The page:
"What we call the beginning is often the end
And to make an end is to make a beginning.
The end is where we start from. ...
We shall not cease from exploration
And the end of all our exploring
Will be to arrive where we started
And to know the place for the first time."
Today was graduation for the Tuck Class in 2008. Spirits were high, undamped by the hot and humid weather. Graduation for the business school is called an investiture, rather than the more traditional commencement. Per Webster’s (see below,) there’s a century separating the origins.
Etymology: Middle English, from Medieval Latin investitura, from investitus, past participle of investire
Date: 14th century
1 : the act of establishing in office or ratifying
2 : something that covers or adorns
Date: 13th century
1: an act, instance, or time of commencing
2 a: the ceremonies or the day for conferring degrees or diplomas b: the period of activities at this time
Etymology aside, I was struck by the emphasis on life and relationships. The class president quoted Churchill at the beginning and end of his speech: “We make a living by what we get, we make a life by what we give.” He spoke about giving to the world, community and each other. The student who followed him talked about “Tuck love” and the sense of community among the students (and alumni.) The willingness to help each other stood out in his speech. Even the reading of the 1904 letter by Mr. Edward Tuck, son of the man for whom the school is named, spoke to the giving side of the school: “To the maxim of honesty is the best policy should be added another: that altruism is the highest and best form of egoism…” For a place that I noted on another day was the bastion of left-brain thinking, here was a litany of right-brained thought. The founders of the school would be proud.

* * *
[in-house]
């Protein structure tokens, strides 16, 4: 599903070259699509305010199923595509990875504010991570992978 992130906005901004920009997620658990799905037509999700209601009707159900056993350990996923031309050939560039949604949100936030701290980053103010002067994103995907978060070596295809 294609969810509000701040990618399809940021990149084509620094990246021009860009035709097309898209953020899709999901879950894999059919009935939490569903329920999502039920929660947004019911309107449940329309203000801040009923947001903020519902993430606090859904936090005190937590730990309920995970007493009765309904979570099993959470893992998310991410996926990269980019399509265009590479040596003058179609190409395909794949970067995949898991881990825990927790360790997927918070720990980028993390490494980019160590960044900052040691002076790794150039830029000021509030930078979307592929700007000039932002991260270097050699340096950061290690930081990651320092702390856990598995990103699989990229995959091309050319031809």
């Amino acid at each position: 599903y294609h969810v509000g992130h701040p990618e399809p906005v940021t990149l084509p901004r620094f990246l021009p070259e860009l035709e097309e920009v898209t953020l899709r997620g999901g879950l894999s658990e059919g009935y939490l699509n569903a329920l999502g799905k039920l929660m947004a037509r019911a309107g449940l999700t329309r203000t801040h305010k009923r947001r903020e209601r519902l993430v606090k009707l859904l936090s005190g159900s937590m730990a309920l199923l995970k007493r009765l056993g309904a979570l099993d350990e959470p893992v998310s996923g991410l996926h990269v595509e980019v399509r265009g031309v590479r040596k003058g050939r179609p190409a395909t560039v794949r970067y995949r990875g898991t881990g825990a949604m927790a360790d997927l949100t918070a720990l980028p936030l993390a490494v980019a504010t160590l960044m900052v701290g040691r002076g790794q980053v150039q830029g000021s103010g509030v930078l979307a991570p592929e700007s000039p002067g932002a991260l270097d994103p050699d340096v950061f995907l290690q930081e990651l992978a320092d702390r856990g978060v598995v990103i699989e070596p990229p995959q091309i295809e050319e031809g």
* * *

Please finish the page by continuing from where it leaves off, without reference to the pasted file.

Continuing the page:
Here are some photos from the ceremony:
The students elected as Tuck Scholars
A standing ovation for the graduating class
After the recessional. The pictures with family begin.
I return to Save the Children on Wednesday. So this is a commencement of sorts for me as well. As Eliot so eloquently says, “The end is where we start from.” Look for more entries in this Blog as I reenter the world of work, no doubt a changed man.
 T.S. Eliot, Four Quartets, Little Gidding, V, 214-216, 239-242.